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A.12 The Box–Cox Method for Transformations

A.12

313

the box–cox method for transformations

Many statistical packages will have routines that will provide a graph of

RSS(λ) versus λ, or of (n/2) log(RSS(λ)) versus λ as shown in Figure 8.7, for

the highway accident data. Equation (A.40) shows that the confidence interval

for λ includes all values of λ for which the log-likelihood is within 1.92 units

of the maximum value of the log-likelihood, or between the two vertical lines

in the figure.

A.12.2 Multivariate Case

Although the material in this section uses more mathematical statistics than

most of this book, it is included because the details of computing the multivariate extension of Box–Cox transformations are not published elsewhere. The

basic idea was proposed by Velilla (1993).

Suppose X is a set of p variables we wish to transform and define

ψ M ( X , l ) = (ψ M ( X 1, λ1 ), … , ψ M ( X k , λ k ))

We have used the modified power transformations (8.5) for each element of

X, but the same general idea can be applied using other transformations such

as the Yeo–Johnson family introduced in Section 8.4. In analogy to the univariate case, we assume that for some λ, we will have

ψ M ( X , l ) ~ N( m , V)

where V is an unknown positive definite symmetric matrix that needs to be

estimated. If xi is the observed value of X for the ith observation, then the

likelihood function is given by

n

L( m , V, l|X ) =

1

∏ (2π V )

1/2

i =1

1

× exp − (ψ M (x i, l ) − m )′ V −1 (ψ M (x i, l ) − m )

2

(A.41)

where |V| is the determinant.3 After rearranging terms, the log-likelihood is

given by

n

n

log(L( m , V, l|X )) = − log(2π ) − log ( V )

2

2

−

3

1

2

n

∑

V −1 (ψ M (x i, l ) − m )(ψ M (x i, l ) − m )′

i =1

The determinant is defined in any linear algebra textbook.

(A.42)

314

appendix

If we fix λ, then (A.42) is the standard log-likelihood for the multivariate

normal distribution. The values of V and μ that maximize (A.42) are the

sample mean and sample covariance matrix, the latter with divisor n rather

than n − 1,

1

m(l ) =

n

V( l ) =

1

n

n

∑ψ

M

(x i , l )

i =1

n

∑ (ψ

M

(x i, l ) − m ( l ))(ψ M (x i, l ) − m ( l ))′

i =1

Substituting these estimates into (A.42) gives the profile log-likelihood

for λ,

n

n

n

log(L( m ( l ), V( l ), l|X )) = − log(2π ) − log ( V( l ) ) −

2

2

2

(A.43)

This equation will be maximized by minimizing the determinant of V(λ) over

values of λ. This is a numerical problem for which there is no closed-form

solution, but it can be solved using a general-purpose function minimizer.

Standard theory for maximum likelihood estimates can provide tests concerning λ and standard errors for the elements of λ. To test the hypothesis that

λ = λ0 against a general alternative, compute

G 2 = 2 log(L(m (lˆ ), V(lˆ ), lˆ )) − log(L(m (l0 ), V(l0 ), l0 ))

and compare G2 with a chi-squared distribution with p df. The standard error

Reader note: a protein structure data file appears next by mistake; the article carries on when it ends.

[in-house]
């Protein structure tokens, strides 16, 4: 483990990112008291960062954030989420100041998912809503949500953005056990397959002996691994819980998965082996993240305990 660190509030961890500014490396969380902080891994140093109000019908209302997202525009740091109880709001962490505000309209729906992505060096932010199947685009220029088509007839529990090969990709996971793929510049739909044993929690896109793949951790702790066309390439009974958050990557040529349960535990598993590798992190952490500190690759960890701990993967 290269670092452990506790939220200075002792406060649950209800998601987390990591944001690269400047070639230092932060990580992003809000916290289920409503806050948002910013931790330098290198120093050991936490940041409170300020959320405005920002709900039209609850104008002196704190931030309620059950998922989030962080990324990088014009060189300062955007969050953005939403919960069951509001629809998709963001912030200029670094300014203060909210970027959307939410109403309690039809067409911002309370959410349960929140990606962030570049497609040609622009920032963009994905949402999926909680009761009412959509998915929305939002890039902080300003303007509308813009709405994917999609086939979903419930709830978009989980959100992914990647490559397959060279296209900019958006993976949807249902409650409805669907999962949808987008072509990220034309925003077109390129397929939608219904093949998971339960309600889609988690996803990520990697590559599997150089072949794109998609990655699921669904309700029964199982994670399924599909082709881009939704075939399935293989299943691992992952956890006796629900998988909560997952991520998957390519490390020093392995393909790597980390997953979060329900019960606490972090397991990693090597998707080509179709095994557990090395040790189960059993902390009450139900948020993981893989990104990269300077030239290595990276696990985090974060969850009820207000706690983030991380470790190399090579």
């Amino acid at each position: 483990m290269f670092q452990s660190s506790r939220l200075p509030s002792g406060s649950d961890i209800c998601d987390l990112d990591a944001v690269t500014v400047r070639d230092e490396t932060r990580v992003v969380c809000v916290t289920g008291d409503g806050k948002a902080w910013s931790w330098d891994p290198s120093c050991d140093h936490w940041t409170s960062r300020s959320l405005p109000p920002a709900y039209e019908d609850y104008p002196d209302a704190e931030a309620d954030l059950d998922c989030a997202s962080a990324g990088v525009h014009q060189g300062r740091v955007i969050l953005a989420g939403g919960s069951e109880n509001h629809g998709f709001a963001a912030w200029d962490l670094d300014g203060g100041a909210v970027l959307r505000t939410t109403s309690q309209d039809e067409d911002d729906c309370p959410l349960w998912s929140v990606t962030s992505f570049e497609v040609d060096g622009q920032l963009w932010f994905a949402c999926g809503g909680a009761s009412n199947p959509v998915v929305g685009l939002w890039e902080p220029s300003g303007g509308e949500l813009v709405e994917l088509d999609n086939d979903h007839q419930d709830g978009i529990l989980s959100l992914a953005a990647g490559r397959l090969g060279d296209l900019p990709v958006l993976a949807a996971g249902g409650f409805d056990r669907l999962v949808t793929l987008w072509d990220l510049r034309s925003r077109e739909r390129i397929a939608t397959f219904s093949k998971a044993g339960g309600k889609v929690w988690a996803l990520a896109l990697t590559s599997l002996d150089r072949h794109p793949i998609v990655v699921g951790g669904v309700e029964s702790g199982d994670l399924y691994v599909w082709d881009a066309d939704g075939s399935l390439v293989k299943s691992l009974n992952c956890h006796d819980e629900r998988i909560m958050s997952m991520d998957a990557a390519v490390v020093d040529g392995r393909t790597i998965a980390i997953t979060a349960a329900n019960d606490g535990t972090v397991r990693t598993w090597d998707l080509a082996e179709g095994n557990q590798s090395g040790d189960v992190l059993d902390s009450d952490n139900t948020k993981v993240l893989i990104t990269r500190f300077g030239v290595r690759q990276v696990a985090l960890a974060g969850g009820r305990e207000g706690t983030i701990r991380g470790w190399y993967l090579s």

of lˆ is obtained from the inverse of the expected information matrix evaluated

at lˆ . The expected information for lˆ is just the matrix of second derivatives

of (A.43) with respect to λ evaluated at lˆ . Many optimization routines, such

as optim in R, will return the matrix of estimated second derivatives if

requested; all that is required is inverting this matrix, and then the square roots

of the diagonal elements are the estimated standard errors.

A.13 CASE DELETION IN LINEAR REGRESSION

Suppose X is the n × p′ matrix of regressors with linearly independent columns.

We use the subscript “(i)” to mean “without case i,” so that X(i) is an (n − 1) × p′

matrix. We can compute (X (′i ) X (i ) )−1 from the remarkable formula

(X (′i ) X ( i ) )−1 = (X ′X)−1 +

(X ′X)−1 x i x ′i (X ′X)−1

1 − hii

(A.44)

A.13

315

case deletion in linear regression

where hii = x i′(X ′X)−1 x i is the ith leverage value, a diagonal value from the hat

matrix. This formula was used by Gauss (1821); a history of it and many variations is given by Henderson and Searle (1981). It can be applied to give all the

results that one would want relating multiple linear regression with and

without the ith case. For example,

(X ′X) x i eˆi

bˆ (i ) = bˆ −

1 − hii

−1

(A.45)

Writing ri = eˆi /σˆ 1 − hii , the estimate of variance is

−1

n − p′ − 1

σˆ (2i ) = σˆ 2

n − p′ − ri2

(A.46)

and the studentized residual ti is

n − p′ − 1

ti = ri

n − p′ − ri2

1/ 2

(A.47)

The diagnostic statistics examined in this book were first thought to be

practical because of simple formulas used to obtain various statistics when

cases are deleted that avoided recomputing estimates. Advances in computing

in the last 30 years have made the computational burden of recomputing

without a case much less onerous, and so diagnostic methods equivalent to

those discussed here can be applied to problems other than linear regression

where the updating formulas are not available.

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